On the way home from Groningen on Friday I found that the road had been redirected onto the cycle path. Sounds alarming, but actually there was nothing to worry about. Barriers had been erected and a tarmac temporary cycle path had been built so that cycling could continue as normal.
It's quite normal for this to happen. These are some of the other videos I've made of similar things which have happened in the past, some of which have also appeared on this blog tagged with "road works vs. the dutch cyclist":
Cycle-path is dug up
In this example, the road is converted to one-way with temporary traffic lights so that cycle flow is unimpeded.
Riding in a bus lane
Here the cycle-path was being resurfaced so bikes were directed into the bus-lane. This would have created a conflict between bikes and buses had buses not been temporarily banned from their own lane. Bikes are completely incompatible in the same lane as buses and therefore they are never mixed.
Riding on a dual carriageway
Here the cycle-path is again being worked on, so one half of a dual carriageway has been taken for cyclists while motorists use just the other side. Again, it removes any potential conflict which could have occurred had cyclists been expected to use the road with cars and trucks.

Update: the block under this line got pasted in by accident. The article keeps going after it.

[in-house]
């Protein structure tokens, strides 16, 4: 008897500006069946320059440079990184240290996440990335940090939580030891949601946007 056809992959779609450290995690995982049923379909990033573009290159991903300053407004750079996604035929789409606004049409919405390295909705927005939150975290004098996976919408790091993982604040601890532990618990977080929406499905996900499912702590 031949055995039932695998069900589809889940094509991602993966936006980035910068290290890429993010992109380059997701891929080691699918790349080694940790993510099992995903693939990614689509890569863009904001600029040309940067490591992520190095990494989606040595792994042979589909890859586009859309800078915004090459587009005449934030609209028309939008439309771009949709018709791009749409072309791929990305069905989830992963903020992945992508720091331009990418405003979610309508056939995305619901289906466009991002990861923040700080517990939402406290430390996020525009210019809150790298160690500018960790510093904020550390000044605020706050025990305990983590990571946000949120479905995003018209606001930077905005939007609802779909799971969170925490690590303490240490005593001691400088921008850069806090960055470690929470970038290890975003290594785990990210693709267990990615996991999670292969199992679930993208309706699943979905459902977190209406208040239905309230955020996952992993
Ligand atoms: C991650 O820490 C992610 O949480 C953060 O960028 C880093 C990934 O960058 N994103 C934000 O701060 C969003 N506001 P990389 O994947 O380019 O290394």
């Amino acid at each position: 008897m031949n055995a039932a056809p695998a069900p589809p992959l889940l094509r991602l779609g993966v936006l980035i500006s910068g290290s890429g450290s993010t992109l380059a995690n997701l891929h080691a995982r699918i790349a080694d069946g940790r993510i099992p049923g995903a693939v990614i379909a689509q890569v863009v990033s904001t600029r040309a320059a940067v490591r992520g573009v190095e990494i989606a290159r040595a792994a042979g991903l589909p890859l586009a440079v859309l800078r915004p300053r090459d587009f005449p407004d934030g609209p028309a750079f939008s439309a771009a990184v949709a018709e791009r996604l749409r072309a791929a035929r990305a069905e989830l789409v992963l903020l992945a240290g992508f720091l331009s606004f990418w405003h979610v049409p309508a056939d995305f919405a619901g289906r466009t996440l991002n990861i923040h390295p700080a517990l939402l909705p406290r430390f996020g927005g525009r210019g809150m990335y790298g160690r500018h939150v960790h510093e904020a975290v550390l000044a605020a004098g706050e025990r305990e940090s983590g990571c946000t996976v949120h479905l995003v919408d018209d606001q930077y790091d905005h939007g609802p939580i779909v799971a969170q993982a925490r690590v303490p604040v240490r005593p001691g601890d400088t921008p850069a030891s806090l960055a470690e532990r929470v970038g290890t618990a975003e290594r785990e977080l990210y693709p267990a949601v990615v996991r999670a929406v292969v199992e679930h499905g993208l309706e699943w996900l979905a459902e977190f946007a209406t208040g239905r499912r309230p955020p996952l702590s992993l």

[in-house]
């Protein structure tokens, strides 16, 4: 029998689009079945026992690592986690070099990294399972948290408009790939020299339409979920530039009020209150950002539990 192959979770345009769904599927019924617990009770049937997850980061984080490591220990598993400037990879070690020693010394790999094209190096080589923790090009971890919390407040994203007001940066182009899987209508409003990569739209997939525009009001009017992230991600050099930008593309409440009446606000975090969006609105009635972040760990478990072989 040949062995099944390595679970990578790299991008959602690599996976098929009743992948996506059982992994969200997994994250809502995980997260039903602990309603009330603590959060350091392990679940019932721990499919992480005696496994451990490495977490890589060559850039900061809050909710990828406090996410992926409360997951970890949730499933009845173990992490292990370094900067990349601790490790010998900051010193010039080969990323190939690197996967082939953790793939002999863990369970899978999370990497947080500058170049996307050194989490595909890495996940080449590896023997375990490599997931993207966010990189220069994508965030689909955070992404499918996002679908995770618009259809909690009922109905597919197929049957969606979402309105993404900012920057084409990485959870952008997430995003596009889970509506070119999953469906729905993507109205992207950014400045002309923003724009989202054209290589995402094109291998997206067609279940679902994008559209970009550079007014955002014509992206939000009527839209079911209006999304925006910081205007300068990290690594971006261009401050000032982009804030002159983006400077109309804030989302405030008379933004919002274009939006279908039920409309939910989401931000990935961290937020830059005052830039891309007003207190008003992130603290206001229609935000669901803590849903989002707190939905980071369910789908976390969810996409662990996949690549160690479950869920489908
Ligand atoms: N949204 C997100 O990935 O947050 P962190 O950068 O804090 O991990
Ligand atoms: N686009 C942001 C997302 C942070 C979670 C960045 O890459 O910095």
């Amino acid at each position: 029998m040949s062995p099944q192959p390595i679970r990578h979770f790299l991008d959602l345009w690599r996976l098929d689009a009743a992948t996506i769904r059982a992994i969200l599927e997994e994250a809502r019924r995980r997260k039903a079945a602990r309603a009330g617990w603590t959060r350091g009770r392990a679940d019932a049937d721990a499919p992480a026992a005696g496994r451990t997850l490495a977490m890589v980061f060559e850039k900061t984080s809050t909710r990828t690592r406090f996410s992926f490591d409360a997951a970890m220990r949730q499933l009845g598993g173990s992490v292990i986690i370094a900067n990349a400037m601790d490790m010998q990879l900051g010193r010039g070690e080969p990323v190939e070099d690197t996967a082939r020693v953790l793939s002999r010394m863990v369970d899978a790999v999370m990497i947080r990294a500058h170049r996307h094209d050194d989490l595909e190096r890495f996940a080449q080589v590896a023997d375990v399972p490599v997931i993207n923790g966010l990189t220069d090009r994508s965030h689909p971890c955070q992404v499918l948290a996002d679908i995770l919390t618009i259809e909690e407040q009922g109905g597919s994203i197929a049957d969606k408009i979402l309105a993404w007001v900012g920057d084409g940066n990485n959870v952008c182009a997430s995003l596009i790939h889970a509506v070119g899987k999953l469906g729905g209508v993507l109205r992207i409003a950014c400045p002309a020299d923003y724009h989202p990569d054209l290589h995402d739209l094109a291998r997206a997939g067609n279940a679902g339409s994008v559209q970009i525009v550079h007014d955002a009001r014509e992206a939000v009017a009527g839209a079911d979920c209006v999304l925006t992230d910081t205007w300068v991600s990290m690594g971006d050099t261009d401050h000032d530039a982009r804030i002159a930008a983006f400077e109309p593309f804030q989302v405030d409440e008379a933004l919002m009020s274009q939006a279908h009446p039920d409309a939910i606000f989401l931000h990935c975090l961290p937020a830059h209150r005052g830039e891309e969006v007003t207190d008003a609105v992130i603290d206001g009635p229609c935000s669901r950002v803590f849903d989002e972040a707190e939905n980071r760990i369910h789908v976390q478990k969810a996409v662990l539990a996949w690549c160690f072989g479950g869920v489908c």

Sometimes there are temporary bridges installed, both small and large.
And why does this all happen ? Well, cycling is fragile. If people have bad experiences they may stop cycling. If it is desirable to create and maintain a high rate of cycling then a good degree of subjective safety must also be maintained.
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The less positive stuff What not to do if you want a cycling "revolution" - Long list of interventions and policies which are not helpful. Copy the best examples from the Netherlands - a short list summarising the above. Important to copy the best examples, not just anything "Dutch". Bear in mind that the Netherlands is not perfect. Shared Space - this much hyped idea simply does not work well. It disenfranchises the vulnerable and claims of safety are exaggerated. Don't confuse the concept with far more successful nearly car free streets. Shared Use Paths designed to be used by pedestrians and cyclists together. These rarely work well because the two user groups are too different and it leads to conflicts. They are not built in the Netherlands (but cycle access to pedestrianized zones is good). Strict (or presumed) liability - If you think this is an important part of why people cycle in the Netherlands then it is probably not what you think it is. Helmets - one of several ways of scaremongering about the supposed dangers of what is actually a very safe means of transport
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A cyclist in a cycling family living in the capital of the cycling province of the world's greatest cycling country.
I was born in the UK, lived for over 8 years in New Zealand and have lived in the Netherlands since 2007.
I organise cycling infrastructure study tours, run an online bicycle shop, arrange cycling holidays and write a popular blog about cycling.
My email address is email@example.com